7. Buy your meat from a local meat market. I have discovered that meat markets cut the meat fresh for you so there is little risk of the meat being sprayed with preservatives or having that “pink slime” on it. Also, many meat markets have monthly family packs with a variety of different meats to get you through the month.
So, you’re doing good with this whole Paleo thing. You buy all the best quality organic produce and foods that you can. You can afford to grab whatever kind of food you want from whatever store you want, regardless of the price. There is still some that you can learn or do.
8. Buy a whole, grass-fed cow or half a cow from a local farmer! This is such a good investment. You have to have a large, deep freezer before you do this, but you get such a good deal and all different cuts of meats. Most the time you can specify what kind of cuts you would like. You also get all the marrow bones to make beef stock with and the organs to start experimenting with making organ meat. Check out “Eat Wild” for local sources.
9. It would do you some good to grow your own food or pick your own food. Sometimes we get so caught up in shopping our grocery list that we don’t stop to appreciate the time it took to grow, nurture, and harvest our food. “Pick Your Own” is a great website to find local farms you can go to and pick your own produce for a great deal!
10. Sign up for Amazon. Amazon is a life-saver to me. Not only does it save me a ton of money every year, but it gives me access to certain products that are unavailable in my area.
That was 10 different ways you can start to save money and make Paleo work for your budget. Like I said in #2, I have another great method for stretching just ONE whole chicken into 4 meals!
One Chicken Four, Five, or Six Meals
Step One: Take your whole chicken, remove giblets and store in fridge, wash the chicken, pat it dry and then place it face down in a crock pot. Add 2-4 cups (depending on size of chicken) of water to the pot. Cook on low for 5-8 hours. When the leg pulls off easily, you will know it is done.
Step Two: Remove the chicken from the pot and let cool on a plate. Leave all the juices in the crock pot. When the chicken is cool, remove all the meat from the chicken and put all the bones and skin back into the crock pot. Now you have enough meat to split the chicken up into 2 meals. Make a simple skillet dish with lots of veggies (recipe follows for a Creamy Chicken Skillet dish), a chicken salad, chicken wraps, whatever!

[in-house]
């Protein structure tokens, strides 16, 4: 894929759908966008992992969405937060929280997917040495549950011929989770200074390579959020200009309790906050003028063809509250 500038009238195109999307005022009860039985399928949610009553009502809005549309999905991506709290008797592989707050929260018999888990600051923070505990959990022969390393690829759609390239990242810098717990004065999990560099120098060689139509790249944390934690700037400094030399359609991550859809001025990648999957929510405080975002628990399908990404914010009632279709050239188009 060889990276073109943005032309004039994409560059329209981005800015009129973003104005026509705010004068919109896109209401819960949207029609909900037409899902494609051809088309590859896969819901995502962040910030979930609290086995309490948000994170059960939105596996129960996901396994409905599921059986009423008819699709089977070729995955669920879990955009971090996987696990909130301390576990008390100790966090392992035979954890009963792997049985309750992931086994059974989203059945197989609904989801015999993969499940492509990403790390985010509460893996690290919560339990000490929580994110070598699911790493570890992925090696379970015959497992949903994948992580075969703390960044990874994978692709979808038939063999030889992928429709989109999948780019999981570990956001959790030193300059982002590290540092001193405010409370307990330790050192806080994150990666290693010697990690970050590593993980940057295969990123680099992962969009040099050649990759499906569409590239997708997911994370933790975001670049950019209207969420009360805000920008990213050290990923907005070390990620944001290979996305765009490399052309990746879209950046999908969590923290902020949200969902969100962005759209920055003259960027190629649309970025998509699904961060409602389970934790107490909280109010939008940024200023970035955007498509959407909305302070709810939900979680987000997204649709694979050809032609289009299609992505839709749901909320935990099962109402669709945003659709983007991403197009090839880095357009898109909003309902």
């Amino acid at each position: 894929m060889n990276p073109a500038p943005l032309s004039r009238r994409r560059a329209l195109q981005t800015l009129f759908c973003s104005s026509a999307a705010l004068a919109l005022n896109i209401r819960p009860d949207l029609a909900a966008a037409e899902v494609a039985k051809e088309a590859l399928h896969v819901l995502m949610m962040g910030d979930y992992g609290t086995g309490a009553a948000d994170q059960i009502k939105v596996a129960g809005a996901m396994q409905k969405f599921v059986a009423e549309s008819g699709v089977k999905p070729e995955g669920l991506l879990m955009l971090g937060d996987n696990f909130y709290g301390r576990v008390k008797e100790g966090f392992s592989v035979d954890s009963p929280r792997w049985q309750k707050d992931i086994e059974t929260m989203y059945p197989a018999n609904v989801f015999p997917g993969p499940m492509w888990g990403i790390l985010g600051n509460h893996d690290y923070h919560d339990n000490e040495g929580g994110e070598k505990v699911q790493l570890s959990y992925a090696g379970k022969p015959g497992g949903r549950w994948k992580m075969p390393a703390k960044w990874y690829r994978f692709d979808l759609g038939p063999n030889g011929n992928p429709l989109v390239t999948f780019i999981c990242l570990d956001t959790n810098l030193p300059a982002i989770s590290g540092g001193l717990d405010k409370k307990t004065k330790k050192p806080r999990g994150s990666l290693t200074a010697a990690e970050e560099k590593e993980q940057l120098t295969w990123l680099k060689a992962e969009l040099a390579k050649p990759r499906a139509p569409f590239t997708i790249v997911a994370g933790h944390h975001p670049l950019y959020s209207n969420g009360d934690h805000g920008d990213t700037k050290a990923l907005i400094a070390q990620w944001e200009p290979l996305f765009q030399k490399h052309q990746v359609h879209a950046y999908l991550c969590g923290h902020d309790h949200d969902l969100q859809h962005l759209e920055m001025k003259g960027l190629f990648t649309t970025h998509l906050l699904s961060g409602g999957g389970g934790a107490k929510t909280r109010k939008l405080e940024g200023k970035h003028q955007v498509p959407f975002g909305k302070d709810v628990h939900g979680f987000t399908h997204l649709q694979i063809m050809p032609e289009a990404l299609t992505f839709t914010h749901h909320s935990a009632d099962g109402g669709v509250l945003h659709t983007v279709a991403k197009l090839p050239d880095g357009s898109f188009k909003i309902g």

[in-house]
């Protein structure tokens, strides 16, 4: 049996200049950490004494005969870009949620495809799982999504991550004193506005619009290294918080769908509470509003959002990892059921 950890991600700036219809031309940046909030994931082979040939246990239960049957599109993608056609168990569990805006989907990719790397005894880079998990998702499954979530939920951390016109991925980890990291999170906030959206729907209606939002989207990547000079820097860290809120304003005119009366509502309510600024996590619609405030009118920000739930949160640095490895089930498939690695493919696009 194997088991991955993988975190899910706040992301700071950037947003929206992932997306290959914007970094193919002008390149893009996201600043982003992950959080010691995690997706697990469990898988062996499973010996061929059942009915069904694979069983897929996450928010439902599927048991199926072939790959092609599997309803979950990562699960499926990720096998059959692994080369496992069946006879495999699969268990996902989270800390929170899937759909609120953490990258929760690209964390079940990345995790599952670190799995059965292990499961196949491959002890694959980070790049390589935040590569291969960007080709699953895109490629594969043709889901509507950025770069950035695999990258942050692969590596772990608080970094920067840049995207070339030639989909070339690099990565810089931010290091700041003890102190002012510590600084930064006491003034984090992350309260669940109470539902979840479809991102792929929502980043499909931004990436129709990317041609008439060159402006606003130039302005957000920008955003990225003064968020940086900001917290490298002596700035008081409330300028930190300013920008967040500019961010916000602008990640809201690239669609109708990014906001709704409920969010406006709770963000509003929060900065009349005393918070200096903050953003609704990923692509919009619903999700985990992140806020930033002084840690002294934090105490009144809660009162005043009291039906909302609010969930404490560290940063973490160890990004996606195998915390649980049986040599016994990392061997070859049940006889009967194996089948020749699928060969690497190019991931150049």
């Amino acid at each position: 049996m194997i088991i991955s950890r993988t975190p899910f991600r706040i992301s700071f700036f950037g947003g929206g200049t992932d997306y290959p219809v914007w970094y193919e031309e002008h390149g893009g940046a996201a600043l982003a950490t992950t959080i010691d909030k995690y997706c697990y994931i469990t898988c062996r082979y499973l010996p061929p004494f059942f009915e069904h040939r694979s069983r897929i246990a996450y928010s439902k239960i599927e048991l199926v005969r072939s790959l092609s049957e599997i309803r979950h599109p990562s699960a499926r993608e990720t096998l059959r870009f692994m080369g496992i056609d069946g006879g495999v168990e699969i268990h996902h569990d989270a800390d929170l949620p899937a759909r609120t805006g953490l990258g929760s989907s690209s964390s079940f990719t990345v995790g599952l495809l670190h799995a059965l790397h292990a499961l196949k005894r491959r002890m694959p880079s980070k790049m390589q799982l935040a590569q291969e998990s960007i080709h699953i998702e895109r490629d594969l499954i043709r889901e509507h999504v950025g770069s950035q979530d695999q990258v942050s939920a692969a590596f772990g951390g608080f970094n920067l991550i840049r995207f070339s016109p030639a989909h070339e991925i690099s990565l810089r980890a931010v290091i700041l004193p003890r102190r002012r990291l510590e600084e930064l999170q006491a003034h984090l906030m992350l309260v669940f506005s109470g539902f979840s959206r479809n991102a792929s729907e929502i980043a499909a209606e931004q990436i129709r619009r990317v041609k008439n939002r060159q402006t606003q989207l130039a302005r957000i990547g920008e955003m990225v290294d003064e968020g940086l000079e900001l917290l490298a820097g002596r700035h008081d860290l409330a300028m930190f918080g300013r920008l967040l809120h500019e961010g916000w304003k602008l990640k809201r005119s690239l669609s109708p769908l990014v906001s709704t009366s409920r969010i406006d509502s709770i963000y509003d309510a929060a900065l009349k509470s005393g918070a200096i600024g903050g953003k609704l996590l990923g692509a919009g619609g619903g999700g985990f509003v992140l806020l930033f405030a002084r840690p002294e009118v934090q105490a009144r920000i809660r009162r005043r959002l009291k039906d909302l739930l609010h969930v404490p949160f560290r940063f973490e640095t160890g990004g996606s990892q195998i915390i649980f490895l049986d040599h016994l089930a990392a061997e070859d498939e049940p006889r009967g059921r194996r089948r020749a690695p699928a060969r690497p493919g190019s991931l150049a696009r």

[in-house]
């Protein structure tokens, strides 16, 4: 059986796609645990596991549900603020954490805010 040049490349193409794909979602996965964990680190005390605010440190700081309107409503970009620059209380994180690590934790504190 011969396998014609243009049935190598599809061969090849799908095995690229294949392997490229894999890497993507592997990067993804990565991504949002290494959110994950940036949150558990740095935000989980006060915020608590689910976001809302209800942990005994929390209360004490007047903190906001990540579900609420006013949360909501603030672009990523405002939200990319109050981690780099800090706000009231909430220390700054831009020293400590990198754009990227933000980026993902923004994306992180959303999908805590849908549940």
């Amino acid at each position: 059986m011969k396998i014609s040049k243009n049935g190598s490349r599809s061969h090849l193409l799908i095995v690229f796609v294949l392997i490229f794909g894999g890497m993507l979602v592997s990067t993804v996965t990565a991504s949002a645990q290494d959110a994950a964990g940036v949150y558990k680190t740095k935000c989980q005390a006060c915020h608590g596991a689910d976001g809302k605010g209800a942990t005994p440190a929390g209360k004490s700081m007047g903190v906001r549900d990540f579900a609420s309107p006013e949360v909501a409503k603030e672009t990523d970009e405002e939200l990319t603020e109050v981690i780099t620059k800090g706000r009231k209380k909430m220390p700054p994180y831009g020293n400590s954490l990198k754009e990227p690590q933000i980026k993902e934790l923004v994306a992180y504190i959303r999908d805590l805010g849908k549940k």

Step Three: Now throw an onion chopped into fourths, a chicken foot (if you can find one), saved giblets, a few garlic cloves, a stick of celery, and a carrot into the crock pot. Add 1/2 cup of apple cider vinegar, which helps pull the minerals from the bones. Then add enough water to the pot to fill it up. Cook on low for 24-48 hours. In the last hour, add some sage, salt, and pepper.
Step Four: Let the stock cool, then remove all the chicken and veggies and strain the stock into a bowl. You should have about 1.5 gallons of extremely, nutritious bone stock, which is another 2 whole soup meals of your choosing.
Step Five: Reuse the bones and MAKE MORE STOCK! Yes, you can reuse the bones until they disintegrate. With chickens, it takes about 3 times reusing them before they crumble away. Just to note, each time you reuse the bones, your stock will have less flavor than the previous.
There ya go! From one chicken you got 2 meals to use with meat and 2-4 meals to use the stock with!
*Creamy Chicken Skillet* (Bonus Recipe)
1 onion, diced
4 cloves garlic, minced
2 TB of butter/coconut oil
1/2 chicken meat from the crock pot chicken, cut into bite-sized pieces
15 ounce can of diced tomatoes or 4-5 diced tomatoes
1 zucchini, grated
1/2 cup fresh basil leaves or 3 TB dried basil
15 ounce can of full fat coconut milk
salt and pepper, to taste
- In a deep skillet or pot, soften the onions and garlic in the butter/oil.
- Add the chicken and let warm up. Add the tomatoes, zucchini, basil, and coconut milk.
- Let it all warm up and then season to taste with salt and pepper! Serve it over spaghetti squash, zucchini noodles (pictured), or cauliflower rice!